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Recently, a client asked me for tips on increasing response rates for customer satisfaction surveys. I'm usually pretty weary of wading into such conversations for several reasons. This sort of query comes in a lot.

Clients wonder how to ask customers to fill out a survey more reliably, so here’s what I tell/ask to help them get more out of their surveys.

It’s a numbers game

First, I'm a no-kidding statistician, so I'm never sure exactly how specific they want to get when it comes to esoteric things such as self-selection bias, survey fatigue, and statistical significance and such. 

Technical discussions along these lines usually make eyes gloss over and even I end up over my head after a few rounds. So sometimes it's best just to stick with general Customer feedback conversations instead. (And don't get me started on the drawbacks of Net Promoter Score. These issues are universal, though, whether you're using NPS, a CSAT survey, Customer Effort Score, or anything else.)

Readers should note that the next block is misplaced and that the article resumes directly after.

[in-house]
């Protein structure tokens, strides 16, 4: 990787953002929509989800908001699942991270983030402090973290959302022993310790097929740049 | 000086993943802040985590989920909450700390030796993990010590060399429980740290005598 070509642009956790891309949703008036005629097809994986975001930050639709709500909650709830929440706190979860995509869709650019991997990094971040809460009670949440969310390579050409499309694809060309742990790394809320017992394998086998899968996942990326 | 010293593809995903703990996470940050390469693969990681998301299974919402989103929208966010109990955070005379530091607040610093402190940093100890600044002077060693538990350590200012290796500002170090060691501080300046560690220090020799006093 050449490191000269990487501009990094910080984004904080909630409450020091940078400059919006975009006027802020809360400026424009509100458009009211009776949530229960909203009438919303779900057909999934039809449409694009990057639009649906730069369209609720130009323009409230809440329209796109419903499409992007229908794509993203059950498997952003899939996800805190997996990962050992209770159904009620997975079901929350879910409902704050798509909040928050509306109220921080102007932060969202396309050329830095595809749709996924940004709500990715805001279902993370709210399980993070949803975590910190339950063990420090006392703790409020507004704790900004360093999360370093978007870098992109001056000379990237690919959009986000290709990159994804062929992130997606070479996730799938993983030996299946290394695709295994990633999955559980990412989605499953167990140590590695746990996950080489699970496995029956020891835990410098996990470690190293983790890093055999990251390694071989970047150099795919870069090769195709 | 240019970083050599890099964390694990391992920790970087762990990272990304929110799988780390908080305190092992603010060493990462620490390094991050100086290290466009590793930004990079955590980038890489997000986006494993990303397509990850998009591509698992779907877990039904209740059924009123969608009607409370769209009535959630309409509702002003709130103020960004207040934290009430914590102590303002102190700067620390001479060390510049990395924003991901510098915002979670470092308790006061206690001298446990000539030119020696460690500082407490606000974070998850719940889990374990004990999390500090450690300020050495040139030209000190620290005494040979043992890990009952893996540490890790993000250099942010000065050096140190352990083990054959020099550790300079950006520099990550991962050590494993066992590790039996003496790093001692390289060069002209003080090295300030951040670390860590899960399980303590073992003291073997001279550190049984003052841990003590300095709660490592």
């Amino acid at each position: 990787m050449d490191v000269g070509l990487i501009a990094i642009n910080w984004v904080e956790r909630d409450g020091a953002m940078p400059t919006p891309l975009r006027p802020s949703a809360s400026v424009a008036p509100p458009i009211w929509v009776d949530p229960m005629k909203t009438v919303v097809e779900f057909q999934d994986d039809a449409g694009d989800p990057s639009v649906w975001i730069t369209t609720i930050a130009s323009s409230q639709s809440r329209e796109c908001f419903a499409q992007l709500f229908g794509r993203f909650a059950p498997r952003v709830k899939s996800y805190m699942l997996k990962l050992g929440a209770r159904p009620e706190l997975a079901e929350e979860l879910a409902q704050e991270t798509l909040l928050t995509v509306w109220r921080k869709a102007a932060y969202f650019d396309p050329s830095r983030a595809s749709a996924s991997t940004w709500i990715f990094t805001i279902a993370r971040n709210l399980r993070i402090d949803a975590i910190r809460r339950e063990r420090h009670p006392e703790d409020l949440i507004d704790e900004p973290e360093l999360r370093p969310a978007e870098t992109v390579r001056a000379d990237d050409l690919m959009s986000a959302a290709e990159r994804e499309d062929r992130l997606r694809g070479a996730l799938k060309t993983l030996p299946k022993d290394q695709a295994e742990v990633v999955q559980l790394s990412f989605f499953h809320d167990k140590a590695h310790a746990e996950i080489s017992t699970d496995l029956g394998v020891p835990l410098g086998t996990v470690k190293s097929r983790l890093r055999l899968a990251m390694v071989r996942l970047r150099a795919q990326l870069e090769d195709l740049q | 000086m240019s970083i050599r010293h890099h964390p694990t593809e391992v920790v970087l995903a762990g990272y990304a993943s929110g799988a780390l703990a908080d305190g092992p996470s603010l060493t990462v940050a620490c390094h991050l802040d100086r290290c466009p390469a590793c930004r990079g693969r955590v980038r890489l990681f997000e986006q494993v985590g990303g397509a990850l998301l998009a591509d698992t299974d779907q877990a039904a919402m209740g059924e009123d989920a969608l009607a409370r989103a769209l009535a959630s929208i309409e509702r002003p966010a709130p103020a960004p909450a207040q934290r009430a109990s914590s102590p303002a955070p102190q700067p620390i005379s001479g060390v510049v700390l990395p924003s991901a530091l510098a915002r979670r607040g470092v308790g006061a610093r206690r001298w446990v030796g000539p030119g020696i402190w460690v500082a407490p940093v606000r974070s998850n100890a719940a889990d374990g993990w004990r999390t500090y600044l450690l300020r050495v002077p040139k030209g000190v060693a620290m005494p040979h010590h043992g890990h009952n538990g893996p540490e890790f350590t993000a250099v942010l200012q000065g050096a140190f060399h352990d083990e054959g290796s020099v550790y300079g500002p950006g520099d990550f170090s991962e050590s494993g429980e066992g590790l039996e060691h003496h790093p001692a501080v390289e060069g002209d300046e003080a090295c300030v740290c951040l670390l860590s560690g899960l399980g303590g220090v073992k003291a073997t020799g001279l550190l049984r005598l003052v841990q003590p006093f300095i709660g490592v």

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Quantity over quality?

Secondly, from an execution perspective, often all the inquirer is looking for is, well, more. "How do I get more people to respond?" More? Or more useful? That's often where the conversation goes off the rails. 

Far too often, when we discuss Voice of the Customer (VoC), we substitute quantity for quality